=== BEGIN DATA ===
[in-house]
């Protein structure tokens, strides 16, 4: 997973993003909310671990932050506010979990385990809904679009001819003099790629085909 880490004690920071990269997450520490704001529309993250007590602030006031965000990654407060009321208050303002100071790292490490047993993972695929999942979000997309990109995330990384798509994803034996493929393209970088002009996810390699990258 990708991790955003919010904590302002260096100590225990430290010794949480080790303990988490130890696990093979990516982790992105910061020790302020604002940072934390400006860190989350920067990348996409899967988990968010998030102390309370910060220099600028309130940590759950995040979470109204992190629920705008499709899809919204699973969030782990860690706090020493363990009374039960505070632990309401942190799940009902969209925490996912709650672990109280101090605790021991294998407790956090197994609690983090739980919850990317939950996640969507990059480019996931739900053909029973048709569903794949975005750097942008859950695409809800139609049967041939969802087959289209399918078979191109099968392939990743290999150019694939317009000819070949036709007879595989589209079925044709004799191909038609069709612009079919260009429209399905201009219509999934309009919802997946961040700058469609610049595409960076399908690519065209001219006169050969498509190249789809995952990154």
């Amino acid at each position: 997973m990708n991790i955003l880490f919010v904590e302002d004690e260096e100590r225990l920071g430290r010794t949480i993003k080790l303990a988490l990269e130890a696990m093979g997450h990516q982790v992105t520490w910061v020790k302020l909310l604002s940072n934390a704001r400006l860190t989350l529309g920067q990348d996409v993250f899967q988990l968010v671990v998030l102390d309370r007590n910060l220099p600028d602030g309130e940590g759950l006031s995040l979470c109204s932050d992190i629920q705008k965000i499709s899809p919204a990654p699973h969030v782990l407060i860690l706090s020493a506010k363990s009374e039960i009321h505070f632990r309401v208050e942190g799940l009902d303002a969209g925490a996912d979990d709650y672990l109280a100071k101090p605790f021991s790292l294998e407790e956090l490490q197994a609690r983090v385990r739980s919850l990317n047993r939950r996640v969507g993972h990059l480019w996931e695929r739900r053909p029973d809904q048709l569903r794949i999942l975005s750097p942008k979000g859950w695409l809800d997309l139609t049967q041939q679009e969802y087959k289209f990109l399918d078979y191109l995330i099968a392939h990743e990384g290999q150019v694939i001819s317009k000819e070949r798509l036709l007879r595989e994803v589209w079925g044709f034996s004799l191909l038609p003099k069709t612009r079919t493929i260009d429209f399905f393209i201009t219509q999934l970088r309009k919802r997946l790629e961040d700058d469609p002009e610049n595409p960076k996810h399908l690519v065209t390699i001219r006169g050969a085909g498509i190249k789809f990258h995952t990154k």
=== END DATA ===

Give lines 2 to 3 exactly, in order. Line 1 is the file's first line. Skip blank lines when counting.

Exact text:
């Protein structure tokens, strides 16, 4: 997973993003909310671990932050506010979990385990809904679009001819003099790629085909 880490004690920071990269997450520490704001529309993250007590602030006031965000990654407060009321208050303002100071790292490490047993993972695929999942979000997309990109995330990384798509994803034996493929393209970088002009996810390699990258 990708991790955003919010904590302002260096100590225990430290010794949480080790303990988490130890696990093979990516982790992105910061020790302020604002940072934390400006860190989350920067990348996409899967988990968010998030102390309370910060220099600028309130940590759950995040979470109204992190629920705008499709899809919204699973969030782990860690706090020493363990009374039960505070632990309401942190799940009902969209925490996912709650672990109280101090605790021991294998407790956090197994609690983090739980919850990317939950996640969507990059480019996931739900053909029973048709569903794949975005750097942008859950695409809800139609049967041939969802087959289209399918078979191109099968392939990743290999150019694939317009000819070949036709007879595989589209079925044709004799191909038609069709612009079919260009429209399905201009219509999934309009919802997946961040700058469609610049595409960076399908690519065209001219006169050969498509190249789809995952990154």
């Amino acid at each position: 997973m990708n991790i955003l880490f919010v904590e302002d004690e260096e100590r225990l920071g430290r010794t949480i993003k080790l303990a988490l990269e130890a696990m093979g997450h990516q982790v992105t520490w910061v020790k302020l909310l604002s940072n934390a704001r400006l860190t989350l529309g920067q990348d996409v993250f899967q988990l968010v671990v998030l102390d309370r007590n910060l220099p600028d602030g309130e940590g759950l006031s995040l979470c109204s932050d992190i629920q705008k965000i499709s899809p919204a990654p699973h969030v782990l407060i860690l706090s020493a506010k363990s009374e039960i009321h505070f632990r309401v208050e942190g799940l009902d303002a969209g925490a996912d979990d709650y672990l109280a100071k101090p605790f021991s790292l294998e407790e956090l490490q197994a609690r983090v385990r739980s919850l990317n047993r939950r996640v969507g993972h990059l480019w996931e695929r739900r053909p029973d809904q048709l569903r794949i999942l975005s750097p942008k979000g859950w695409l809800d997309l139609t049967q041939q679009e969802y087959k289209f990109l399918d078979y191109l995330i099968a392939h990743e990384g290999q150019v694939i001819s317009k000819e070949r798509l036709l007879r595989e994803v589209w079925g044709f034996s004799l191909l038609p003099k069709t612009r079919t493929i260009d429209f399905f393209i201009t219509q999934l970088r309009k919802r997946l790629e961040d700058d469609p002009e610049n595409p960076k996810h399908l690519v065209t390699i001219r006169g050969a085909g498509i190249k789809f990258h995952t990154k």